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1. The clip does present a brighter, more care-free way of life than most people were experiencing during the Depression.  Ziegeld tips the doorman (and the fact that there is a doorman) as if he doesn't have any money worries at all.  Everyone in the audience is well-dressed and has the money to spend on a (frivolous) performance like this.  Held has a personal lady's maid to assist her in her dressing room, and Ziegeld must have spend "thousand of francs" on the flowers.  Who sends that many orchids in such a large elephant vase??

2.  In other Depression-era musicals, I expect to see the competition between two men for the affection of one lady, probably disguised at first as a business competition. Even as in movies today, I expect the business relationship between the leading lady and the businessman to develop into a romantic interest.  (I haven't seen this movie yet and am anxious to see how it turns out tomorrow night)  I also expect to see a similar lack of concern for money in the musicals.  If I had been around during the Depression and had the money to spend to see a movie, I really wouldn't want to spend it on a movie that reminded me of the hard times I was experiencing.  I would want to go to the movies to escape those hard times for a little while.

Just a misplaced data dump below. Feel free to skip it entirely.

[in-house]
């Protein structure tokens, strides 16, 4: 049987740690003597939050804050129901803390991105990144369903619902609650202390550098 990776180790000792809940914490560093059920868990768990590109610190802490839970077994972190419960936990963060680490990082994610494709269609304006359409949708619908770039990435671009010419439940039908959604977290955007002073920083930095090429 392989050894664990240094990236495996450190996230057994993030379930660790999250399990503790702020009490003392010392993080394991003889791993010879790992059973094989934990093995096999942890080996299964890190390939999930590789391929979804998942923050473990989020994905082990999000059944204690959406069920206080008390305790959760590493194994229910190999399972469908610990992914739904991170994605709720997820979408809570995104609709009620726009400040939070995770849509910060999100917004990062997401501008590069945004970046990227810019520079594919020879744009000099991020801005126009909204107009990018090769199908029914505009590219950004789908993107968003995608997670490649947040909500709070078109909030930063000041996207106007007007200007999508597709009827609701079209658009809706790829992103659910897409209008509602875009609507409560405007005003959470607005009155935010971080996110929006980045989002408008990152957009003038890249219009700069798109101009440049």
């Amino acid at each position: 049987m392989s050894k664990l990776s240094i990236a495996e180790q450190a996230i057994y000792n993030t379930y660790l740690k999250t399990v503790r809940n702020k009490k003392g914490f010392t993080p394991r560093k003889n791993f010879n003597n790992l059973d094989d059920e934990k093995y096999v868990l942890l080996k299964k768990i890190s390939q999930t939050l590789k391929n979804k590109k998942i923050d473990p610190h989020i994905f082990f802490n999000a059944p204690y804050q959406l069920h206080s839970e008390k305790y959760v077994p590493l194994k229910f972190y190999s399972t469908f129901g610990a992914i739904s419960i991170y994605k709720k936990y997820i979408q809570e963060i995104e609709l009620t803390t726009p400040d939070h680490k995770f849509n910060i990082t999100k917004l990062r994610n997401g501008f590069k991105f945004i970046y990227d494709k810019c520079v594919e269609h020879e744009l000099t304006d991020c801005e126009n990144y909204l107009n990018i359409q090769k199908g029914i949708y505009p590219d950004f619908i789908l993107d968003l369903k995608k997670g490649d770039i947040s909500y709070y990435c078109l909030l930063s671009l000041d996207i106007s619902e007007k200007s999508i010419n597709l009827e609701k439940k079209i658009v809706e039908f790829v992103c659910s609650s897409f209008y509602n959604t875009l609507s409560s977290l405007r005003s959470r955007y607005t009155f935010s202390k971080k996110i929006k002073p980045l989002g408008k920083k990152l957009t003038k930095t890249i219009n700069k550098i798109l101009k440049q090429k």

3. If this movie had been made pre-code, I would expect her stage costume to have been much more revealing.  I think Ziegeld would have already been in her dressing room when she arrived, and she would have changed out of her costume while he was there.

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     First off, I think that Louise Rainer is an amazing actress. I have never seen this movie, so to watch this clip, and then compare her in this to the movie The Good Earth shows what range she had as an actress. 

     This clip shows the actress as a little naive', but I think that at that time any actress would have known who Flo Ziegfeld was and would have killed to get an audition with him, and she was a little to excited over those flowers! I also thought that a song like "Come and Play With Me" could (and probably would) have been sung much more suggestively, especially in a "review" type show. The mirror trick was cute, and that would have also played into the theme of choosing her playmate from the men in the audience. 

     I think the Hollywood code pulled back the bawdiness of these types of shows and made them more classy for audiences of the time who only wanted to escape their everyday lives. The musical has always been a form of escapism (who else would break out in a song and dance at the drop of a hat?), that is what makes them so wonderful. These musicals that were made in the depression era seem to play to this naïveté' and the audiences yearning for a better life.